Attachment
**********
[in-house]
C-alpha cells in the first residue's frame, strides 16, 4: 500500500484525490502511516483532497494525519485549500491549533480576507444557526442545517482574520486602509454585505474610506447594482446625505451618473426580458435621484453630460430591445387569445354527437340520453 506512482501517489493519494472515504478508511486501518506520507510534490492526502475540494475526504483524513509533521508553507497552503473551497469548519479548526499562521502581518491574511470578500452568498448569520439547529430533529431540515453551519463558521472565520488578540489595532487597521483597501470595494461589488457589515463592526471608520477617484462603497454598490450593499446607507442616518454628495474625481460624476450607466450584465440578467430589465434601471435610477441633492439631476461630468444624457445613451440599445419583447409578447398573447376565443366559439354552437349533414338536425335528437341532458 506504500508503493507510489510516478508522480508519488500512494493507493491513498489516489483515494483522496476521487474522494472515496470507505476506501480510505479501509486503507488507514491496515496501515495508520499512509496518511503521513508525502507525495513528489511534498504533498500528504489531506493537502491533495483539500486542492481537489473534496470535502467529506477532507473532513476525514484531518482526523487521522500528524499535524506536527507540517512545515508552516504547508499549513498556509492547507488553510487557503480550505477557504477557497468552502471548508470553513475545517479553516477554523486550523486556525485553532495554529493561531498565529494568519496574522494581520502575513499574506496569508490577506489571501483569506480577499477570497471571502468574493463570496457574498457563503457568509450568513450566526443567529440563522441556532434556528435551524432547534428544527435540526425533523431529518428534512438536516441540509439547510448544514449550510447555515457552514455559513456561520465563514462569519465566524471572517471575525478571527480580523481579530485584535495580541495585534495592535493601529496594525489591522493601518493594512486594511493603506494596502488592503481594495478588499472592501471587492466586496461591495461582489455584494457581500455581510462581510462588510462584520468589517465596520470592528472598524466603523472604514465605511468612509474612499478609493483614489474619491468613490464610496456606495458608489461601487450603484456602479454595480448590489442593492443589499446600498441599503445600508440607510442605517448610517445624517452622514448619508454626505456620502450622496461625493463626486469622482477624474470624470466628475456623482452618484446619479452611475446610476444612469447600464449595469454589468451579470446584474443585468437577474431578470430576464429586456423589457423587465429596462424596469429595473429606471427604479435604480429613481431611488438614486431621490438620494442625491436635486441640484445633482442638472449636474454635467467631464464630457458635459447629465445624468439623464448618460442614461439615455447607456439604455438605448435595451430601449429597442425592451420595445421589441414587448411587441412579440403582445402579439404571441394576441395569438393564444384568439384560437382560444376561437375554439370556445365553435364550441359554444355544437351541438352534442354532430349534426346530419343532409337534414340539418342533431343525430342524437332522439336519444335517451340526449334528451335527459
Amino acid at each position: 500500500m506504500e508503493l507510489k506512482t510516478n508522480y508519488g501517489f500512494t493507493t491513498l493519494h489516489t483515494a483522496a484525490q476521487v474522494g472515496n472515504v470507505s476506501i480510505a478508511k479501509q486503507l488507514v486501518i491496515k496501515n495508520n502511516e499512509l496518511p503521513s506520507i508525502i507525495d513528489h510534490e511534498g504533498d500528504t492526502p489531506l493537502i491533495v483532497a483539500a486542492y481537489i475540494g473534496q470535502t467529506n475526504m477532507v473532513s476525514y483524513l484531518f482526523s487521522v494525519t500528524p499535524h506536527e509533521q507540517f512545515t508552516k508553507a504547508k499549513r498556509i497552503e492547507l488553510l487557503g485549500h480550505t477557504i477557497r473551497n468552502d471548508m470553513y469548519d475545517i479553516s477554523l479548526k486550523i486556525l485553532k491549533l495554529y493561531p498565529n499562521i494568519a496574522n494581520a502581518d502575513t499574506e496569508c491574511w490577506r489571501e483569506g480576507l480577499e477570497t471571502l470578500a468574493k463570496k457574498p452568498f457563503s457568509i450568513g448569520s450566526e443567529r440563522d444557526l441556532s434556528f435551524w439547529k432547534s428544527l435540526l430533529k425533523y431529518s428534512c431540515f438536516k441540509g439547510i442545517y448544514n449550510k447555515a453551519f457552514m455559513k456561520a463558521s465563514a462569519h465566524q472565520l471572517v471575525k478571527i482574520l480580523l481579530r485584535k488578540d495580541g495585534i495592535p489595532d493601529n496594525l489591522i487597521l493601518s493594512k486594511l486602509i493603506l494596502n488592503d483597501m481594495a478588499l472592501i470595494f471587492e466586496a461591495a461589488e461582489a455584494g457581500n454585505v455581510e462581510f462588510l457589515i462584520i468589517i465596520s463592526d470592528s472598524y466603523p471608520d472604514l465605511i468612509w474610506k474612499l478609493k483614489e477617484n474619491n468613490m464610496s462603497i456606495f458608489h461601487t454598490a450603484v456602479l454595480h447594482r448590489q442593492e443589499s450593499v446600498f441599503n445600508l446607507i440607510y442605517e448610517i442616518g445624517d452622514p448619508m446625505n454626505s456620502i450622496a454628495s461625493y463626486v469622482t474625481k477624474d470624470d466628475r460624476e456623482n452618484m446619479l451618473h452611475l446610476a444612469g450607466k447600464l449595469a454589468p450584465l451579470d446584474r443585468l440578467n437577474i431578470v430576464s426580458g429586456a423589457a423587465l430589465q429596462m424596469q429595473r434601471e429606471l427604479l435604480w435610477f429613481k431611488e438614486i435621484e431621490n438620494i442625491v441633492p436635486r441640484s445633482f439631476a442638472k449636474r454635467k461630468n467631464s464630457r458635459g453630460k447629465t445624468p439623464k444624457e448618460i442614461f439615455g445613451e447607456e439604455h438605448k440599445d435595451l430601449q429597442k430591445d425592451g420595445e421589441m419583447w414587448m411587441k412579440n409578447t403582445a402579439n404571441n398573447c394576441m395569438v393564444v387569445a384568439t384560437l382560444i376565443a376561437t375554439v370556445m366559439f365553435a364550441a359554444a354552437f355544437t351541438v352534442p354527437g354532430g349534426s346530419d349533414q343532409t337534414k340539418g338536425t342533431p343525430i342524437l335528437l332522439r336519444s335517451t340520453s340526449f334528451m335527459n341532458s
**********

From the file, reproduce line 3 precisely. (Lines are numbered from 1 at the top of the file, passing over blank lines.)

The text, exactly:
Amino acid at each position: 500500500m506504500e508503493l507510489k506512482t510516478n508522480y508519488g501517489f500512494t493507493t491513498l493519494h489516489t483515494a483522496a484525490q476521487v474522494g472515496n472515504v470507505s476506501i480510505a478508511k479501509q486503507l488507514v486501518i491496515k496501515n495508520n502511516e499512509l496518511p503521513s506520507i508525502i507525495d513528489h510534490e511534498g504533498d500528504t492526502p489531506l493537502i491533495v483532497a483539500a486542492y481537489i475540494g473534496q470535502t467529506n475526504m477532507v473532513s476525514y483524513l484531518f482526523s487521522v494525519t500528524p499535524h506536527e509533521q507540517f512545515t508552516k508553507a504547508k499549513r498556509i497552503e492547507l488553510l487557503g485549500h480550505t477557504i477557497r473551497n468552502d471548508m470553513y469548519d475545517i479553516s477554523l479548526k486550523i486556525l485553532k491549533l495554529y493561531p498565529n499562521i494568519a496574522n494581520a502581518d502575513t499574506e496569508c491574511w490577506r489571501e483569506g480576507l480577499e477570497t471571502l470578500a468574493k463570496k457574498p452568498f457563503s457568509i450568513g448569520s450566526e443567529r440563522d444557526l441556532s434556528f435551524w439547529k432547534s428544527l435540526l430533529k425533523y431529518s428534512c431540515f438536516k441540509g439547510i442545517y448544514n449550510k447555515a453551519f457552514m455559513k456561520a463558521s465563514a462569519h465566524q472565520l471572517v471575525k478571527i482574520l480580523l481579530r485584535k488578540d495580541g495585534i495592535p489595532d493601529n496594525l489591522i487597521l493601518s493594512k486594511l486602509i493603506l494596502n488592503d483597501m481594495a478588499l472592501i470595494f471587492e466586496a461591495a461589488e461582489a455584494g457581500n454585505v455581510e462581510f462588510l457589515i462584520i468589517i465596520s463592526d470592528s472598524y466603523p471608520d472604514l465605511i468612509w474610506k474612499l478609493k483614489e477617484n474619491n468613490m464610496s462603497i456606495f458608489h461601487t454598490a450603484v456602479l454595480h447594482r448590489q442593492e443589499s450593499v446600498f441599503n445600508l446607507i440607510y442605517e448610517i442616518g445624517d452622514p448619508m446625505n454626505s456620502i450622496a454628495s461625493y463626486v469622482t474625481k477624474d470624470d466628475r460624476e456623482n452618484m446619479l451618473h452611475l446610476a444612469g450607466k447600464l449595469a454589468p450584465l451579470d446584474r443585468l440578467n437577474i431578470v430576464s426580458g429586456a423589457a423587465l430589465q429596462m424596469q429595473r434601471e429606471l427604479l435604480w435610477f429613481k431611488e438614486i435621484e431621490n438620494i442625491v441633492p436635486r441640484s445633482f439631476a442638472k449636474r454635467k461630468n467631464s464630457r458635459g453630460k447629465t445624468p439623464k444624457e448618460i442614461f439615455g445613451e447607456e439604455h438605448k440599445d435595451l430601449q429597442k430591445d425592451g420595445e421589441m419583447w414587448m411587441k412579440n409578447t403582445a402579439n404571441n398573447c394576441m395569438v393564444v387569445a384568439t384560437l382560444i376565443a376561437t375554439v370556445m366559439f365553435a364550441a359554444a354552437f355544437t351541438v352534442p354527437g354532430g349534426s346530419d349533414q343532409t337534414k340539418g338536425t342533431p343525430i342524437l335528437l332522439r336519444s335517451t340520453s340526449f334528451m335527459n341532458s